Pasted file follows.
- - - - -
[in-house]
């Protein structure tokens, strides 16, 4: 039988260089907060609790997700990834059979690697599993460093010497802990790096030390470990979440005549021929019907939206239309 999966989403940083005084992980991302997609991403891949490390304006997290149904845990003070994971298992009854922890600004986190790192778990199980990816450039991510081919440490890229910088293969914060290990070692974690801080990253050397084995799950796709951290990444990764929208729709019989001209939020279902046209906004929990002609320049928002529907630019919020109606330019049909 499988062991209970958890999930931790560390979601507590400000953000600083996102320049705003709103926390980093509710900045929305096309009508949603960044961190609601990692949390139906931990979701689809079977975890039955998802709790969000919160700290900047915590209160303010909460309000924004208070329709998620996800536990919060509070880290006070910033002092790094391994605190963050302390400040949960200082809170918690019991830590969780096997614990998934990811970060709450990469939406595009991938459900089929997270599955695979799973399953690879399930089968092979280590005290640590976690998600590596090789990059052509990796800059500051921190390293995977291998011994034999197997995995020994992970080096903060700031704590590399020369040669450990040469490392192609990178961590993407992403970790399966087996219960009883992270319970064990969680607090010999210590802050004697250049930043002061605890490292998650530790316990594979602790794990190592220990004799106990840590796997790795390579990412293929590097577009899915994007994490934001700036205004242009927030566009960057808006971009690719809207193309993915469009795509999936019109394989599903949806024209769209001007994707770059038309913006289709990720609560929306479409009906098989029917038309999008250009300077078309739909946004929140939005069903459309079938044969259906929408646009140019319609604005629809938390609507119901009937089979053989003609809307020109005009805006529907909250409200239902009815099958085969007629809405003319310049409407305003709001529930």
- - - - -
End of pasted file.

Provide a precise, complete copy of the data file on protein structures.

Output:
[in-house]
């Protein structure tokens, strides 16, 4: 039988260089907060609790997700990834059979690697599993460093010497802990790096030390470990979440005549021929019907939206239309 999966989403940083005084992980991302997609991403891949490390304006997290149904845990003070994971298992009854922890600004986190790192778990199980990816450039991510081919440490890229910088293969914060290990070692974690801080990253050397084995799950796709951290990444990764929208729709019989001209939020279902046209906004929990002609320049928002529907630019919020109606330019049909 499988062991209970958890999930931790560390979601507590400000953000600083996102320049705003709103926390980093509710900045929305096309009508949603960044961190609601990692949390139906931990979701689809079977975890039955998802709790969000919160700290900047915590209160303010909460309000924004208070329709998620996800536990919060509070880290006070910033002092790094391994605190963050302390400040949960200082809170918690019991830590969780096997614990998934990811970060709450990469939406595009991938459900089929997270599955695979799973399953690879399930089968092979280590005290640590976690998600590596090789990059052509990796800059500051921190390293995977291998011994034999197997995995020994992970080096903060700031704590590399020369040669450990040469490392192609990178961590993407992403970790399966087996219960009883992270319970064990969680607090010999210590802050004697250049930043002061605890490292998650530790316990594979602790794990190592220990004799106990840590796997790795390579990412293929590097577009899915994007994490934001700036205004242009927030566009960057808006971009690719809207193309993915469009795509999936019109394989599903949806024209769209001007994707770059038309913006289709990720609560929306479409009906098989029917038309999008250009300077078309739909946004929140939005069903459309079938044969259906929408646009140019319609604005629809938390609507119901009937089979053989003609809307020109005009805006529907909250409200239902009815099958085969007629809405003319310049409407305003709001529930």